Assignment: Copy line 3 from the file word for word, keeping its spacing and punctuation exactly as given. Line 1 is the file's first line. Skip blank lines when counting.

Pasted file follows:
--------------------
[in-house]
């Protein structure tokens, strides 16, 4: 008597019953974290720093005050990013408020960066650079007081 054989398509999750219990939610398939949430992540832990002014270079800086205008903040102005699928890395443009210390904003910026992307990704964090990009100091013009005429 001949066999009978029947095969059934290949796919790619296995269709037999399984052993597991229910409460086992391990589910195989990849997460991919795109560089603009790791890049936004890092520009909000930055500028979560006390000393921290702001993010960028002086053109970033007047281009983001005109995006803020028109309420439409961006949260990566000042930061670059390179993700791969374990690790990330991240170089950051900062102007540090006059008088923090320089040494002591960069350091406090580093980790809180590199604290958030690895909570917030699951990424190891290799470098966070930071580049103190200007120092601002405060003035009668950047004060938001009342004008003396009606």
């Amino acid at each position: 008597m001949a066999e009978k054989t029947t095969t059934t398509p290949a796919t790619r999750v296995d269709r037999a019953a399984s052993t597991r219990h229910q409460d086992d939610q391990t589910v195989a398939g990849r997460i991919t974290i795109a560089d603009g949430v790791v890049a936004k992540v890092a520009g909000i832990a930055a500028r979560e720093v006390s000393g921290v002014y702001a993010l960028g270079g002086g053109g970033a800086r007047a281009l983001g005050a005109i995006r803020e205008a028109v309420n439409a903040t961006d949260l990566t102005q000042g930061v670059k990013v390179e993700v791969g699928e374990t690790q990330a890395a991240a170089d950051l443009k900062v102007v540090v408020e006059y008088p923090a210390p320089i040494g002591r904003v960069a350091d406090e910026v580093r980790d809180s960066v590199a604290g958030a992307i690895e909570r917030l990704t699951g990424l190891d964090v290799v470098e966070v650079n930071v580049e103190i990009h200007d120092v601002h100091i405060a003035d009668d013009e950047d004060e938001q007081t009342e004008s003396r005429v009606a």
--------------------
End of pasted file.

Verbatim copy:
């Amino acid at each position: 008597m001949a066999e009978k054989t029947t095969t059934t398509p290949a796919t790619r999750v296995d269709r037999a019953a399984s052993t597991r219990h229910q409460d086992d939610q391990t589910v195989a398939g990849r997460i991919t974290i795109a560089d603009g949430v790791v890049a936004k992540v890092a520009g909000i832990a930055a500028r979560e720093v006390s000393g921290v002014y702001a993010l960028g270079g002086g053109g970033a800086r007047a281009l983001g005050a005109i995006r803020e205008a028109v309420n439409a903040t961006d949260l990566t102005q000042g930061v670059k990013v390179e993700v791969g699928e374990t690790q990330a890395a991240a170089d950051l443009k900062v102007v540090v408020e006059y008088p923090a210390p320089i040494g002591r904003v960069a350091d406090e910026v580093r980790d809180s960066v590199a604290g958030a992307i690895e909570r917030l990704t699951g990424l190891d964090v290799v470098e966070v650079n930071v580049e103190i990009h200007d120092v601002h100091i405060a003035d009668d013009e950047d004060e938001q007081t009342e004008s003396r005429v009606a």